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With over 40 years of teaching between us, Reza and Craig will help you improve your English and take it to the next level.
In this episode: Your questions answered: How to start and finish emails, the English ‘subjuntivo’, the difference between ‘avoid’ and ‘prevent’ and more of your questions and comments.
Thanks to our good friend Javier for the olive oil.
How to start and finish emails
Reza responds to emails using a similar level of formality (or informality) as the person who sends the email.
Beginning a formal email:
Dear John, Mr. Smith (Mrs/Miss/Ms) – Yours Sincerely,
miss – single
ms – single or married
Dear Sir/Madam – Yours Faithfully,
Hi, Good morning/afternoon/evening (Reza would not choose these greetings for formal emails unless the other person used them first)
Reza is a bit of a stickler (stickler – rigorista, insistente)
Ending a formal email:
Best wishes, All the best, Warm regards, Best regards, Kind regards,
I look forward to/I’m looking forward to + (verb) + ing (Reza would choose not to use contractions, like “I’m”, in a formal email).
Reza and Craig both agree that it’s better to be more formal in exam emails and letters.
It’s always better to be more formal than to risk offending someone by being too informal.
Beginning an informal email:
Hi, Hello, How’s it going? What’s up? Hey there! G’day (Australian greeting)
Ending an informal email:
Love, Lots of love, hugs, Cheers! kisses, see you soon!
Thanks,See you Tuesday,
Feedback: Javier from Burgos
Javier found us around episode 44 and went back to Nº1. Now he needs more than one episode per week because he’s listened to all of them!
I’m used to listening to a daily podcast of you (must be true, he said “listening TO”!), If I were the President of the Government I would declare your podcasts “of national interest”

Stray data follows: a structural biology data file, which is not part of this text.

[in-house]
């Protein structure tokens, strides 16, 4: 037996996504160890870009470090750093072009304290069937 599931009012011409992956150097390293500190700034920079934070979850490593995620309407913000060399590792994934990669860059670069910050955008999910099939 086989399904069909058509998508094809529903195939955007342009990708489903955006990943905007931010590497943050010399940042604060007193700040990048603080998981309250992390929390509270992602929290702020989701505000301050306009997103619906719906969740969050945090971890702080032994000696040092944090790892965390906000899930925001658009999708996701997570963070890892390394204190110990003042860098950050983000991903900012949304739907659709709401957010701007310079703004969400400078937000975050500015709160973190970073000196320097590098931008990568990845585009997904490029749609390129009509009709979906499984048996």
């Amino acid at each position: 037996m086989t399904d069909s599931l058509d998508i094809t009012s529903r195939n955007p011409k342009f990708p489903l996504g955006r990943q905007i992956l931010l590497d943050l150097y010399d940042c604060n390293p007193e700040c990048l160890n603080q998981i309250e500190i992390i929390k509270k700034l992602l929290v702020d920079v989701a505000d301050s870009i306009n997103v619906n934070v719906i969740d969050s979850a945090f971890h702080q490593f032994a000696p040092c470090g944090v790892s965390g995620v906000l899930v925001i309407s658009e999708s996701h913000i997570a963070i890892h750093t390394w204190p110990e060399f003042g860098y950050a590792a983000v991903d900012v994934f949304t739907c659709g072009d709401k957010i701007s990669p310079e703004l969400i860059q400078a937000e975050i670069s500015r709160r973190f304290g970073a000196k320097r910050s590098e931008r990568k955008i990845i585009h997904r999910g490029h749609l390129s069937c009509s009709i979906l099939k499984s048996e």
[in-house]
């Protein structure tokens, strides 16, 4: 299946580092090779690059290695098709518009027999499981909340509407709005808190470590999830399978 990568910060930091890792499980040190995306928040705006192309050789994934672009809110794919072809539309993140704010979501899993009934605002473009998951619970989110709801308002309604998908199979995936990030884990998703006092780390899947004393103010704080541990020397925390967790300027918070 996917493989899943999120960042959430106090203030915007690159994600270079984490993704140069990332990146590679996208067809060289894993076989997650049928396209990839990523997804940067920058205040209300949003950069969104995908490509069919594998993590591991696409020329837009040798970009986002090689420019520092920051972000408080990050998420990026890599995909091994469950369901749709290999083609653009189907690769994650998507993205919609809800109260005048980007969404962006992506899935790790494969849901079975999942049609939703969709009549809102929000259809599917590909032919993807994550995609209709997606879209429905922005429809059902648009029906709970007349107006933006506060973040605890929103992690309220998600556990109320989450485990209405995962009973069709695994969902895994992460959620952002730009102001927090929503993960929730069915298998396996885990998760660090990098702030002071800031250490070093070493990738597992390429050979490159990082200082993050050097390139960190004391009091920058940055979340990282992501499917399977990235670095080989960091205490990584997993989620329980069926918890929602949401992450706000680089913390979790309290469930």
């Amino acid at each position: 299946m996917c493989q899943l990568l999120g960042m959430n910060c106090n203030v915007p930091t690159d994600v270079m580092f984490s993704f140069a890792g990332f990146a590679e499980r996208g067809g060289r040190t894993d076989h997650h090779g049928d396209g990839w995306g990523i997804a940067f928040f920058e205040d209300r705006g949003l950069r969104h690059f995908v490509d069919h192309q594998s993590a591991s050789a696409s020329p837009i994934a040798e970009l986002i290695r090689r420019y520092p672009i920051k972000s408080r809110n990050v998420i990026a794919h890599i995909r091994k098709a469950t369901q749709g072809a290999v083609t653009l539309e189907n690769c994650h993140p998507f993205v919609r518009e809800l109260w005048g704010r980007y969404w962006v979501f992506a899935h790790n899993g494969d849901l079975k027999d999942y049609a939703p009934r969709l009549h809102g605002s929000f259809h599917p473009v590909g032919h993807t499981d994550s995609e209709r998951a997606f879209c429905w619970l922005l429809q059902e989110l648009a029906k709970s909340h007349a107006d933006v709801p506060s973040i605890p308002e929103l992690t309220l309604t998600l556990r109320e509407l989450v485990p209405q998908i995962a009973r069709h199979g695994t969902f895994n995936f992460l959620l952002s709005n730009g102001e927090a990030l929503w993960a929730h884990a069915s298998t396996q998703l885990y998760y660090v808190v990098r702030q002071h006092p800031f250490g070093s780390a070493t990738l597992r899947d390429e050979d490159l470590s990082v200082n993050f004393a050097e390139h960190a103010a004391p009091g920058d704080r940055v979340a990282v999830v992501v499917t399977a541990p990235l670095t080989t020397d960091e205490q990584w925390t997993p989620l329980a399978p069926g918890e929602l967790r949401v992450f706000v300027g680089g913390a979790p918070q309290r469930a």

and I would enact a law forcing you to release a podcast every day. Poor Craig and Reza!
A doubt I sometimes have is trouble translating our Spanish “subjuntivo” into English.
Certain expressions are clear to me, such as the typical “verb + pronoun + to inf” (I told you to come earlier), and some others such as using certain verbs with the bare infinitive (recommend, suggest):
I recommend that you study more /It is recommended that you study more.
My doubt is with other examples apart from the aforementioned, such as: “No creo que vaya a la fiesta” = I don’t think I go / will go to the party. Which one is correct? Both?
Besides, concerning the examples with the bare infinitive, I think that with some verbs there is only that possibility, I mean: “I recommend that you go the party” is OK but you can’t say “I recommend you to go to the party”.
But with other verbs, are both possibilities allowed?. For instance: “I asked that Mark submit his assignment” MAYBE YOU ASKED MARK’S TUTOR TO ASK MARK TO SUBMIT IT and “I asked Mark to submit his assignment”. YOU ASKED MARK DIRECTLY
So, my enquiry is: which verbs are only used with the bare infinitive and which verbs can be used with both structures?.
Best regards from Burgos,
Nobody really agrees what the subjunctive is and when it should be used. Many grammar books and English teachers disagree.
The past subjunctive is the same as the past indicative. The exception is the verb TO BE: I were, you were, he/sh/it were (for example, as used in the second conditional “If I WERE you, I would…..”)
The present subjunctive is the same as the past subjunctive, except for the 3rd person ‘s’ which is sometimes (but not always) removed: “I recommend he TRAVEL without any luggage.”
The present subjunctive is more common in American English than British English.
The present subjunctive of the verb TO BE is ‘BE’ for all forms of the verb (I BE, you BE, he/she/it BE etc).
Example, “If there be any reason why this man and woman should not be married…..”
Some verbs which can take the subjunctive include: